Get the latest news straight to your inbox.
Register for the Telecoms.com newsletter here.
October 15, 2019
UK independent fibre provider Hyperoptic has had the majority of its ownership switched from lot of investment companies to another.
The new lot in control of the company is HKK, an investment company that seems to get involved in every industry in every part of the world. It acquired its stake in Hyperoptic from fellow investment companies Newlight and Mubadala. The terms of the deal weren’t revealed so we don’t know exactly how much of Hyperoptic owns or how much it cost, but this does seem to be the first time is has had a single majority owner for a while.
“We are incredibly grateful to Newlight and Mubadala for their unwavering support and significant contributions to the success of Hyperoptic,” said Hyperoptic CEO Dana Tobak, who will remain in place. “Currently, only 8% of the UK has access to full fibre and less than half of that to symmetrical gigabit services.
“We are confident that with the support of KKR and their significant expertise enabling high-growth businesses, our ambitious infrastructure plans to build our hyperfast network out to two million homes by 2021 and five million by 2024 will be realised.”
“Hyperoptic has a market-leading position and superior consumer product,” said two people from KKR in unison, apparently doing some kind of duet. “The business is strongly positioned to meet the growing demand for full-fibre services in the UK through further investment and national roll-out, supporting housing development and renovation. Our investment in Hyperoptic builds on KKR’s strong track record in telecommunications infrastructure in Europe, investing in and deploying next-generation digital connectivity.”
Meanwhile fellow UK fibre indie CityFibre has started an industry consultation on the role of such companies in the overall switch from copper to fibre. The move has apparently been prompted by the progress of CityFibre’s rollout in Stirling, which is set to switch to fibre-inly next year. There needs to be some kind of consensus about how best to support legacy services when the switch happens, the establishment of which seems to be the main point of this consultation.
“Only by collaborating as an industry, with the full support of government and Ofcom, will we be able to switch-over the UK from legacy copper networks to a future-proof full fibre platform,” said Greg Mesch, CityFibre CEO. “Our consultation will ensure that we play our part in this switch-over and that the eventual retirement of the copper networks is managed in a way that promotes sustained infrastructure investment from a range of organisations.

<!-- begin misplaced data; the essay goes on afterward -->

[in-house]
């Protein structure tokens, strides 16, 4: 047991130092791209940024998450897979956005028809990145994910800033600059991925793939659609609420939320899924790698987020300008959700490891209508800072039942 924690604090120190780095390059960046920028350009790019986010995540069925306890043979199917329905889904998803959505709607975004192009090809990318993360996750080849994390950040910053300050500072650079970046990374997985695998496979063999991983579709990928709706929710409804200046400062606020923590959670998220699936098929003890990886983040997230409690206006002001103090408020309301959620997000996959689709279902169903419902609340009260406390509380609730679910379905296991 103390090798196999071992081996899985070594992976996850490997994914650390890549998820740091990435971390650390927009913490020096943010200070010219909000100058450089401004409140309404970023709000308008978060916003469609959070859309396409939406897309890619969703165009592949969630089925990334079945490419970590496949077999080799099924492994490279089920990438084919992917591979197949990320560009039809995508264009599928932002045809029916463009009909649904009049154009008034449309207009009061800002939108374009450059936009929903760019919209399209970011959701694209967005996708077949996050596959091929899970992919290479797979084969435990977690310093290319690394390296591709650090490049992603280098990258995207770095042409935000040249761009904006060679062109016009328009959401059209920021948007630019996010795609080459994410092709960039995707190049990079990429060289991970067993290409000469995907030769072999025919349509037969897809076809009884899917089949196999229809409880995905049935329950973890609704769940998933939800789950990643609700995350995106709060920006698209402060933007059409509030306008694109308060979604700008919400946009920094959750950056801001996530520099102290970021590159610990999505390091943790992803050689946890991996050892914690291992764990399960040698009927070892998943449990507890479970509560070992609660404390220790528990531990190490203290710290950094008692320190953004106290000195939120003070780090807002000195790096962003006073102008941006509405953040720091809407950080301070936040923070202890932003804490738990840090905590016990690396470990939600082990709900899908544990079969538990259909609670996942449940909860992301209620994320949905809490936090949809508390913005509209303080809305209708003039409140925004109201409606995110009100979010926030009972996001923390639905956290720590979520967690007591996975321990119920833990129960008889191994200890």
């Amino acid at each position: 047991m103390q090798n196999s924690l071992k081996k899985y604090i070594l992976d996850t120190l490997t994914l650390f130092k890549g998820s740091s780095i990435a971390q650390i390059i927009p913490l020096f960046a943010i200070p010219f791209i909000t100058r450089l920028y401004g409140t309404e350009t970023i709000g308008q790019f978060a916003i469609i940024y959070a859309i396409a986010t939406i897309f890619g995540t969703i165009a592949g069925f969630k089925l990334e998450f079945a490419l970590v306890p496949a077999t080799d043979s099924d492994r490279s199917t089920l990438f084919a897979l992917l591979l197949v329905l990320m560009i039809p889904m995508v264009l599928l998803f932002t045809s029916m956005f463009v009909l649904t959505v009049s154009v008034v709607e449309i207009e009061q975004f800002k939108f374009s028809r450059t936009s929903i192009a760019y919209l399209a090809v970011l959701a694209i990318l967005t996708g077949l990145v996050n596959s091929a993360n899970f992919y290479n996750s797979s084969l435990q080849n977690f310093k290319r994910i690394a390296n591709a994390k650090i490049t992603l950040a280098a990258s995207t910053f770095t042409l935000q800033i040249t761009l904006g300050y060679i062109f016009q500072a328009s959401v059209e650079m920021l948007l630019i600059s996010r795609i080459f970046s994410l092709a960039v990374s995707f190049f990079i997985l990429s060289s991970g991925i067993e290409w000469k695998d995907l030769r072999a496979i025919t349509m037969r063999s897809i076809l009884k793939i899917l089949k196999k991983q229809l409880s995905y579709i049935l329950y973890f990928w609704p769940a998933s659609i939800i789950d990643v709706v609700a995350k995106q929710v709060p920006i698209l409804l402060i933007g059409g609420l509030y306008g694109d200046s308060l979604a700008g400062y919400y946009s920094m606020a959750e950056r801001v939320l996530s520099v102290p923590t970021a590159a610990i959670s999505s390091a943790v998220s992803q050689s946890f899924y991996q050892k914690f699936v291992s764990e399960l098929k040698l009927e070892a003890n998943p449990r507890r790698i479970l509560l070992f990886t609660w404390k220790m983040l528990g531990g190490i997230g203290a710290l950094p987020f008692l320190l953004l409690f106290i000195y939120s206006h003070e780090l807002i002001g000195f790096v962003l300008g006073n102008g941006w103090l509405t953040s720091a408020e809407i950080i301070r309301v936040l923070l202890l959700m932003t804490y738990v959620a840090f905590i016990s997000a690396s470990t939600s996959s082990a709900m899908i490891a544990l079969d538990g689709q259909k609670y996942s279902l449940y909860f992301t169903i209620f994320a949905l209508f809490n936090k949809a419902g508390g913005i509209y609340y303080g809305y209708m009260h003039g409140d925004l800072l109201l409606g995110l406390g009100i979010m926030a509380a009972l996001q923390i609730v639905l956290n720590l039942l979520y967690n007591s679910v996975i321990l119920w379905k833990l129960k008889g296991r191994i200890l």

“With rollouts underway to reach over 20% of the UK market, our city-wide full fibre networks like that in Stirling will soon be of sufficient coverage to play their part, enabling a copper to fibre switch-over for the benefit of Communication Providers and their customers. Through our consultation, we look forward to engaging with the whole industry, including Openreach and BT Retail, to help develop a national plan to efficiently and smoothly upgrade Britain.”
With such a healthy independent infrastructure sector in the UK it seems clear some kind of best practice consensus is called for and it’s good to see someone try to get the ball rolling on that. Mesch will be speaking live at the Telecoms.com LIVE event in London on 7 November and this topic seems likely to come up. If you want to attend just click here to register.
As the Editorial Director of Telecoms.com, Scott oversees all editorial activity on the site and also manages the Telecoms.com Intelligence arm, which focuses on analysis and bespoke content.
Scott has been covering the mobile phone and broader technology industries for over ten years. Prior to Telecoms.com Scott was the primary smartphone specialist at industry analyst Strategy Analytics’. Before that Scott was a technology journalist, covering the PC and telecoms sectors from a business perspective.
Follow him @scottbicheno
You May Also Like